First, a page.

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State Government

Each state has its own constitution based on its unique history, needs, philosophy, and geography. A state's constitution is similar to that of the national Constitution; however, the laws made in individual states cannot conflict with the national Constitution or national laws. The national Constitution is "the supreme law of the land."

Just like that of the national government, each state's constitution separates power between three branches -- legislative, judicial, and executive. In addition, in most states, the legislative branch contains two houses . (In Nebraska, the state legislature only has one house). Instead of a president, each state elects a governor.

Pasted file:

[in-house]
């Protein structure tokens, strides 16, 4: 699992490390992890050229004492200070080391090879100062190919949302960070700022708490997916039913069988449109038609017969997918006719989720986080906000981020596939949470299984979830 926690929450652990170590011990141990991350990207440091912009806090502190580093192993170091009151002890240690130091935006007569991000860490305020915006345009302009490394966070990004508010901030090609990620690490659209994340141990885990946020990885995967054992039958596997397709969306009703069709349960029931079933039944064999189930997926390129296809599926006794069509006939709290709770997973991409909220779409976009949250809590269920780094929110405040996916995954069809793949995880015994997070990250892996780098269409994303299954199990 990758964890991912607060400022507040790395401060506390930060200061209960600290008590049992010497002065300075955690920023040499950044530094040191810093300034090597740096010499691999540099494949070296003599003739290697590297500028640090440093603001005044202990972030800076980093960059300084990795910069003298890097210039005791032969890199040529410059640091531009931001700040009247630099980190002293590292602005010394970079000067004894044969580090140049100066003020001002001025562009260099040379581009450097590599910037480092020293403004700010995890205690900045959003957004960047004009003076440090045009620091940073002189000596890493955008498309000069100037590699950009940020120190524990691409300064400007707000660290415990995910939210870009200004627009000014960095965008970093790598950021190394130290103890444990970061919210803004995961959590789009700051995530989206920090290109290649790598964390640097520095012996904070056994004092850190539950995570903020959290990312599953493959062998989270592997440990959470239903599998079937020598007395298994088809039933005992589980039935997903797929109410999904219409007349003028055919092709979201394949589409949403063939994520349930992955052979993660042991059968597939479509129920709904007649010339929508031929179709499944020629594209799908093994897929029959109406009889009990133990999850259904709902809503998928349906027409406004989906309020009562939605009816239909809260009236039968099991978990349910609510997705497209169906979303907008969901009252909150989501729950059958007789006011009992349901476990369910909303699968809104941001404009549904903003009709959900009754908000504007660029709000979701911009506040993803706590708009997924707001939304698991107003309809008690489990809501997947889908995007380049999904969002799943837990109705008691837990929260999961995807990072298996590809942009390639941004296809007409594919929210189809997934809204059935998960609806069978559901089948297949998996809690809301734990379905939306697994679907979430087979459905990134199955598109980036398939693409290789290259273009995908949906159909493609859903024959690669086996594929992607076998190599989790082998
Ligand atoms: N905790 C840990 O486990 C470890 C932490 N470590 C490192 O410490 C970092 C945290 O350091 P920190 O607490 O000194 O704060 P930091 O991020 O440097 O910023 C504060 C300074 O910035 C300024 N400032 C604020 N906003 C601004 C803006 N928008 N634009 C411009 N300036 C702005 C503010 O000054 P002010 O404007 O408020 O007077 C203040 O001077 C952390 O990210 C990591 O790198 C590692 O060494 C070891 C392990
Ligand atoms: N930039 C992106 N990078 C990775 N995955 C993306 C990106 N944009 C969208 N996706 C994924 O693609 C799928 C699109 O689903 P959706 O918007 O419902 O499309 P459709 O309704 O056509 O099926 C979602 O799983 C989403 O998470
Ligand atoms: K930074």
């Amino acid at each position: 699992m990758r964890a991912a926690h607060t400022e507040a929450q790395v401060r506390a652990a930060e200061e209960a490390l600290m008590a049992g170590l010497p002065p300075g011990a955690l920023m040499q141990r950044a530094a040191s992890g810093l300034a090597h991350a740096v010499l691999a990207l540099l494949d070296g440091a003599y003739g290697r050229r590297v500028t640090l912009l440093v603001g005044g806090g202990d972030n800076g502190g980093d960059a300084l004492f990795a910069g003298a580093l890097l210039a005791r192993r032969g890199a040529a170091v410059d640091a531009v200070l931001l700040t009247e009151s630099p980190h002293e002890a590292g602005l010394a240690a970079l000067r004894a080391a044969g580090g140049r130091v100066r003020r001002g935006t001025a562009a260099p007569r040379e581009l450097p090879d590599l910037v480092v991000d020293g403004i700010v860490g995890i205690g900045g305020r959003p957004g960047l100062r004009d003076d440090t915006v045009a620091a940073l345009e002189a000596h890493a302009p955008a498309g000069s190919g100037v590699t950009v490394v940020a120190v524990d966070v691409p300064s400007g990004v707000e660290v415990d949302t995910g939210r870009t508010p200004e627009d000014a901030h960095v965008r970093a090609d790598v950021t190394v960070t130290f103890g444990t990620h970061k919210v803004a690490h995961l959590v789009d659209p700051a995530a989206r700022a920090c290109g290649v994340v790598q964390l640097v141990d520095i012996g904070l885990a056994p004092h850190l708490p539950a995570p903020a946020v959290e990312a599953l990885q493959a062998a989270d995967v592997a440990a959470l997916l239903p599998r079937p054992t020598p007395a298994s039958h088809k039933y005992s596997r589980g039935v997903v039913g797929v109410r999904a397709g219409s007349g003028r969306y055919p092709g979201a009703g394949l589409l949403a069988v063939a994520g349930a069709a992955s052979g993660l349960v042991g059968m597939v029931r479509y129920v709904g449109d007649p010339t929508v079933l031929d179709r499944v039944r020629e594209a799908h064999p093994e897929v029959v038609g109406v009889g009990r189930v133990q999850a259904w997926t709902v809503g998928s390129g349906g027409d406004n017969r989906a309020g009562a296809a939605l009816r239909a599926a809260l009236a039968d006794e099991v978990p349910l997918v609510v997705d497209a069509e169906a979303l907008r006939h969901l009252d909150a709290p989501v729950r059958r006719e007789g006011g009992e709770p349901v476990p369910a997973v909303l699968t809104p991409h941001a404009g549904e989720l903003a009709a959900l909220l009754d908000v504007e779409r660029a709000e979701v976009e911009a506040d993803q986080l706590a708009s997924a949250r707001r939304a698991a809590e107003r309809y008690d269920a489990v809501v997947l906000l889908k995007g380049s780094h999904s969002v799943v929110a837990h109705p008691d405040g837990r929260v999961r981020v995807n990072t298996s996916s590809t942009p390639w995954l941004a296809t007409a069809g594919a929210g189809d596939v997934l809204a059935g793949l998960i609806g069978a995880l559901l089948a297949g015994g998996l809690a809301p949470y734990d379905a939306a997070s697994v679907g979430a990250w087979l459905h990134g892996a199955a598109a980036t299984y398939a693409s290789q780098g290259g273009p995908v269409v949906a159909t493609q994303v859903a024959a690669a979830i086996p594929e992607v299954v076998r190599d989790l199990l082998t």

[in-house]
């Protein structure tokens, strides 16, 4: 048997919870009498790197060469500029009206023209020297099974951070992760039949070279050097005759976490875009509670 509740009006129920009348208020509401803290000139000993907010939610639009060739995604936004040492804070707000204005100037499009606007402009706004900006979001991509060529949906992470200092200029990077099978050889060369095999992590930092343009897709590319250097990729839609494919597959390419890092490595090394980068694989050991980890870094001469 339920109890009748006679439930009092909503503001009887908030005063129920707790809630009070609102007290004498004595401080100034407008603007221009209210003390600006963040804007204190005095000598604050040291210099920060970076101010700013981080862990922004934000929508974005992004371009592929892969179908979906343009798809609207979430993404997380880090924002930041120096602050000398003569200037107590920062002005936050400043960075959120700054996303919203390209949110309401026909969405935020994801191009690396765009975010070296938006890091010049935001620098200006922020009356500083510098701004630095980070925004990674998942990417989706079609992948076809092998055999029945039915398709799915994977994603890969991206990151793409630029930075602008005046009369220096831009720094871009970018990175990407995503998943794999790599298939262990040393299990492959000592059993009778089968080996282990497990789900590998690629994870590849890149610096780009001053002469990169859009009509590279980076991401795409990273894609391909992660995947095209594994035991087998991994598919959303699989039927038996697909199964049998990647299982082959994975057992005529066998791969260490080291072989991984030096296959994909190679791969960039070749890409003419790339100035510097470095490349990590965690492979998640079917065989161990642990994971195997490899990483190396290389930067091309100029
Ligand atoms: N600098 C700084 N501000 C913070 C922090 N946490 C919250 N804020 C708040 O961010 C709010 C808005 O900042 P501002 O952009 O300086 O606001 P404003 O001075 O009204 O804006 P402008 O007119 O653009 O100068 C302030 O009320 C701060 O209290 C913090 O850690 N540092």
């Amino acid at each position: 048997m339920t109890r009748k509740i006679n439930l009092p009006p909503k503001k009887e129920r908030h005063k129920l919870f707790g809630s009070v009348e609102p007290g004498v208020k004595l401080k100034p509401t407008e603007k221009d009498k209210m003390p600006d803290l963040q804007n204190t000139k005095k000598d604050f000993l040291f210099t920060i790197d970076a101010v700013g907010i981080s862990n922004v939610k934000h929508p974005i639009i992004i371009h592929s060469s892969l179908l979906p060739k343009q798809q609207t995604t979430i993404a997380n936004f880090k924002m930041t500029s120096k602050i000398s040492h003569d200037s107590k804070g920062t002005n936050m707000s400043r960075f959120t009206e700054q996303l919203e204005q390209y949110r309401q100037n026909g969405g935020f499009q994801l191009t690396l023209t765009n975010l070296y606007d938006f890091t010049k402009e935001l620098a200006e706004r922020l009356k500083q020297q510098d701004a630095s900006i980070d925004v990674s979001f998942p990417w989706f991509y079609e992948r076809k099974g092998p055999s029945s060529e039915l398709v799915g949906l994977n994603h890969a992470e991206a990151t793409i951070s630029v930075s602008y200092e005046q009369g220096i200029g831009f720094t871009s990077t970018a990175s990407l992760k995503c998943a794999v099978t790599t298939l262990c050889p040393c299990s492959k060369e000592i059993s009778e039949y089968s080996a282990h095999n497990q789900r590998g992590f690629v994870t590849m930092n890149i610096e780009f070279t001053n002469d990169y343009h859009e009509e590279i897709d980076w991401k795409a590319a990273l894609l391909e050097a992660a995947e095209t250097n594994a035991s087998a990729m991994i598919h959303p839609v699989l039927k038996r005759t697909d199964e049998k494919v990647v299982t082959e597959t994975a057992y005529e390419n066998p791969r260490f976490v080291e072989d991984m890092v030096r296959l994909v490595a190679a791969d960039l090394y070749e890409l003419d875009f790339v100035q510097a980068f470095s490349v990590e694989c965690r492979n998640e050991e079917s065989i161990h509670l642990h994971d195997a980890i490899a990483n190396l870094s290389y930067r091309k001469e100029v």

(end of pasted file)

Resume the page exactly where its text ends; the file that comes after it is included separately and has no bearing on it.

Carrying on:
Let's pretend that you are given a school project to do with three other people. In order to complete the project, you divide it up and give each person a section to do. This is similar to how state government is divided. State government usually has three different sections or branches, and each branch has its own job to do.

National government and state government are two types of government, but there are also local governments. Most Americans live under the national government, a state government, and several local governments. Local government is divided into five categories

  • County
  • Town and Township
  • Municipality
  • Special District
  • School District
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